From page 388 of Paul Starr’s The Social Transformation of American Medicine:
[In the early 1970s], the commercial insurance companies worried that if the government tried to solve its fiscal problems simply by tightening up cost-based reimbursement, the hospitals might simply shift the costs to patients who pay charges, which would force up commercial insurers’ rates and make them less competitive with Blue Cross. Hence the commercial insurance industry began to favor more comprehensive responses, such as community health planning or state regulation of hospital charges.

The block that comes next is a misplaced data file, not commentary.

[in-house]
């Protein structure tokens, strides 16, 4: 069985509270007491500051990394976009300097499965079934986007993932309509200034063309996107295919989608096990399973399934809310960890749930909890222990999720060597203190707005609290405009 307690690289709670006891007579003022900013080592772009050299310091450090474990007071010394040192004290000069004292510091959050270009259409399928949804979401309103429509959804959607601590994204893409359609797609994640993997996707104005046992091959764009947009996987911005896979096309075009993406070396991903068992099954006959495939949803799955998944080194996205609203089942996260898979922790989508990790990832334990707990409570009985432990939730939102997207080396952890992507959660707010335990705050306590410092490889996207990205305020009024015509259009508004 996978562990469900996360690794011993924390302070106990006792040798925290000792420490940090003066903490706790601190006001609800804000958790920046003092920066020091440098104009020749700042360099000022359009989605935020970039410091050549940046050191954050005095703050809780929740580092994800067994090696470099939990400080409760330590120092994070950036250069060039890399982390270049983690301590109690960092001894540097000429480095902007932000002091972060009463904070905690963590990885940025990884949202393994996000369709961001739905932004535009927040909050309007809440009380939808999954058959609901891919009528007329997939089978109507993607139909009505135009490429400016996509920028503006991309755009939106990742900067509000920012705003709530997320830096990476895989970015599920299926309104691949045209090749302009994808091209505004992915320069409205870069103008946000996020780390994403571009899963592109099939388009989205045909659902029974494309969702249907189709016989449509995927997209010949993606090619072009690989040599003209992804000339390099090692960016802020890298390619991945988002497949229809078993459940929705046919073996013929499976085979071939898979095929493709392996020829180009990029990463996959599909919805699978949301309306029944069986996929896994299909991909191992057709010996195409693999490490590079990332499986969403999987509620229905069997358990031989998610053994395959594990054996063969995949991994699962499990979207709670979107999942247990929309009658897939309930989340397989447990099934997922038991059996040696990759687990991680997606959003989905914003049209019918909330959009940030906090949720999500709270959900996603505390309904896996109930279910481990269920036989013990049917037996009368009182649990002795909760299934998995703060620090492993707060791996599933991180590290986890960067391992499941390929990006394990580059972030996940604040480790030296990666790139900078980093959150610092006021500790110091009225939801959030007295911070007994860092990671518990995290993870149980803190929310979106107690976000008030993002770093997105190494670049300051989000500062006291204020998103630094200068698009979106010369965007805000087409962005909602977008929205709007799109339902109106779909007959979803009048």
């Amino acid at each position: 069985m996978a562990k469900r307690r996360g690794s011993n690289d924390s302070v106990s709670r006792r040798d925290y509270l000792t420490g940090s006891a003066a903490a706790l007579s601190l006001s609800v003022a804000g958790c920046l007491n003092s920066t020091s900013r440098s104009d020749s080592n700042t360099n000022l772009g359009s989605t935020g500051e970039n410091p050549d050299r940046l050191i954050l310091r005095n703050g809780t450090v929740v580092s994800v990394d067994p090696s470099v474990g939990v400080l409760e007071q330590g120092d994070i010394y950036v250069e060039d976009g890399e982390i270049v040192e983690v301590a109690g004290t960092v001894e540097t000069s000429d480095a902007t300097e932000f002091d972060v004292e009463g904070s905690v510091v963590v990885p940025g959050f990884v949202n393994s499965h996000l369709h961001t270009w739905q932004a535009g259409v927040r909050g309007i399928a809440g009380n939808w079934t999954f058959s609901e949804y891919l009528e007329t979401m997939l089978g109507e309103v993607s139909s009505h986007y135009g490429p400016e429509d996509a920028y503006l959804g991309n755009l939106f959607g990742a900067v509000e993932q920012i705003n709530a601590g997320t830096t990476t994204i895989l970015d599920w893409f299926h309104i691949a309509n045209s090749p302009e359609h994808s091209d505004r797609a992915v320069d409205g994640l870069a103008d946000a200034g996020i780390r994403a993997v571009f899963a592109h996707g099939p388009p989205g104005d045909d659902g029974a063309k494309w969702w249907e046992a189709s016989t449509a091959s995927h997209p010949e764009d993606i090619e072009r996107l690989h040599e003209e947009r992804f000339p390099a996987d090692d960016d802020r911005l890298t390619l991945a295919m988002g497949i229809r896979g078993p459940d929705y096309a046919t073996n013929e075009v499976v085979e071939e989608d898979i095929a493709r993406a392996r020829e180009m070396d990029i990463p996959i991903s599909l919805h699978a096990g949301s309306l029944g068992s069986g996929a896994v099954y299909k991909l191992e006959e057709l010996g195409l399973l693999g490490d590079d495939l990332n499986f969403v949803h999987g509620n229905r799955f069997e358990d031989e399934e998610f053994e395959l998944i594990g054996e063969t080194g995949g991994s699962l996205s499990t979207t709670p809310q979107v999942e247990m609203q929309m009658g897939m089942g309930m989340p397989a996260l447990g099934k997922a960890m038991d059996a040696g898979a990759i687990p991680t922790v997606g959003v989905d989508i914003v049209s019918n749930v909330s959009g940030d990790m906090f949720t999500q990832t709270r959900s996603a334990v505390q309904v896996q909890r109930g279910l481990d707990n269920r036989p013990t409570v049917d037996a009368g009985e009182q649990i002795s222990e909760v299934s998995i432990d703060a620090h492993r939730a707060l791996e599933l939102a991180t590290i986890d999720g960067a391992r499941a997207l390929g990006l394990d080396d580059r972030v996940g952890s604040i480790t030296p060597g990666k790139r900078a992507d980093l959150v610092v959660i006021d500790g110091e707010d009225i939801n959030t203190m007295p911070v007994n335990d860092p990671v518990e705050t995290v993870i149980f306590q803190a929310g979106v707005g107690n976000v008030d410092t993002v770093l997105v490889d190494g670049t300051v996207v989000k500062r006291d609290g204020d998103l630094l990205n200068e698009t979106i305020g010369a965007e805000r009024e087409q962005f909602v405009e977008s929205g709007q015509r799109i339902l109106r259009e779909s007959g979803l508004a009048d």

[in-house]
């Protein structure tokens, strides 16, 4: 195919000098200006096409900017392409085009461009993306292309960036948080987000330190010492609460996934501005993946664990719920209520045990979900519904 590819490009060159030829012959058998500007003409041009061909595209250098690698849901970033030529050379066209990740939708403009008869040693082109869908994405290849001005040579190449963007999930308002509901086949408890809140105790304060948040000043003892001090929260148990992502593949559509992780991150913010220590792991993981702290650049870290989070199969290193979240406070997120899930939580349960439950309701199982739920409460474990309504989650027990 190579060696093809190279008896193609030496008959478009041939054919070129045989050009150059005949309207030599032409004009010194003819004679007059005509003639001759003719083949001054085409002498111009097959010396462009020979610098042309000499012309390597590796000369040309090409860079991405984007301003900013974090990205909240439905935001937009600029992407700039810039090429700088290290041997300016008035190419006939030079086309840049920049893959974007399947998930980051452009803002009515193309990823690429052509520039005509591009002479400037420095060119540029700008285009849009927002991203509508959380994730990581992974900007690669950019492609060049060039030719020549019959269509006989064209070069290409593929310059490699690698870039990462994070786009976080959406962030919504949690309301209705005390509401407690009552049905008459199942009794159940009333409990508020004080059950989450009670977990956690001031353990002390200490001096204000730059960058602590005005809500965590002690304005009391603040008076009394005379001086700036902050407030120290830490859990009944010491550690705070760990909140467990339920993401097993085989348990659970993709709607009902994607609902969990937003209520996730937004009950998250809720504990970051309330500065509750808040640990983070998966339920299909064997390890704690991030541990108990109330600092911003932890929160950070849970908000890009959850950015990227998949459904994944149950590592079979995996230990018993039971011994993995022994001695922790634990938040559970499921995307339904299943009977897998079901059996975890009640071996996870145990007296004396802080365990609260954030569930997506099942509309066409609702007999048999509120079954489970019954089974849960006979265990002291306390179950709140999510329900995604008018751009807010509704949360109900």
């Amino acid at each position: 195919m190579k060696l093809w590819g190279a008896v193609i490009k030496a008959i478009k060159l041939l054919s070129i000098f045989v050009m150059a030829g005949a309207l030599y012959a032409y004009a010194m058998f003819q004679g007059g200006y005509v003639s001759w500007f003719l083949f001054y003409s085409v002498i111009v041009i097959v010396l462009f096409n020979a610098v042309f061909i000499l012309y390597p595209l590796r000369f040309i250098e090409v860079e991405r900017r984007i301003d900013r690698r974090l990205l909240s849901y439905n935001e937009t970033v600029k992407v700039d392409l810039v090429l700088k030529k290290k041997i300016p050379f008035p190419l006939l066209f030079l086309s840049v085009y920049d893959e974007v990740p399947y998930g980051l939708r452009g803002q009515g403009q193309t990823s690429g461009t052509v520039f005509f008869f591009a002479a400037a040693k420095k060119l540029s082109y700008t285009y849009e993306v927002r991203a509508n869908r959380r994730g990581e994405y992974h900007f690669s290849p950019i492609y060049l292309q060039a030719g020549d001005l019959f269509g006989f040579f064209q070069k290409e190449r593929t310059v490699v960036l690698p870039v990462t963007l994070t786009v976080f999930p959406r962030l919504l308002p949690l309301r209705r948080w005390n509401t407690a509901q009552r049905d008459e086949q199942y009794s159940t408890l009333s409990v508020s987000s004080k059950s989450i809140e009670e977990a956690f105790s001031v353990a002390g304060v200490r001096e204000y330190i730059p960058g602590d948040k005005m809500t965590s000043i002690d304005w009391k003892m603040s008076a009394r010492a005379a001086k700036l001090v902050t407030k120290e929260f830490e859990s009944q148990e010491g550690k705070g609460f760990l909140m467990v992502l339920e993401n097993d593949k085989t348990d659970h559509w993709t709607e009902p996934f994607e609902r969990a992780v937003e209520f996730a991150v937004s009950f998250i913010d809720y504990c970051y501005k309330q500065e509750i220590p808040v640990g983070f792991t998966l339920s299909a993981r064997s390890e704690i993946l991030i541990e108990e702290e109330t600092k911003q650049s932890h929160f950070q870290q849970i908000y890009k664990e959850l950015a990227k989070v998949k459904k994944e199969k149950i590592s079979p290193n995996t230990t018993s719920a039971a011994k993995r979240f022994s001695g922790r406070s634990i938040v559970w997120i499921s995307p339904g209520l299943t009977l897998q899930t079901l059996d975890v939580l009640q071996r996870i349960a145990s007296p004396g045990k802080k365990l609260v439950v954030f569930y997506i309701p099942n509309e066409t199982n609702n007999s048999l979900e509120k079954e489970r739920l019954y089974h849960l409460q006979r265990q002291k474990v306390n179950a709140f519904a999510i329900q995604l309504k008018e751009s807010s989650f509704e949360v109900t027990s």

In the endnote for this passage, Starr cites
Orsini L. 1974. Hospital Financing: Public Accountability–The Case of Rates Prospectively Determined by State Agencies for All Patients. Viewpoint. Health Insurance Association of America. January.
I am unable to find a copy of this paper. As a student of cost shifting, I would love to read it.
This is my last planned post on Starr’s book (all posts about it found under the STAM tag). It was published in 1982, nearly 30 years ago. Though many of the issues described are relevant today, it would seem an update would be worthwhile. I’d certainly read it.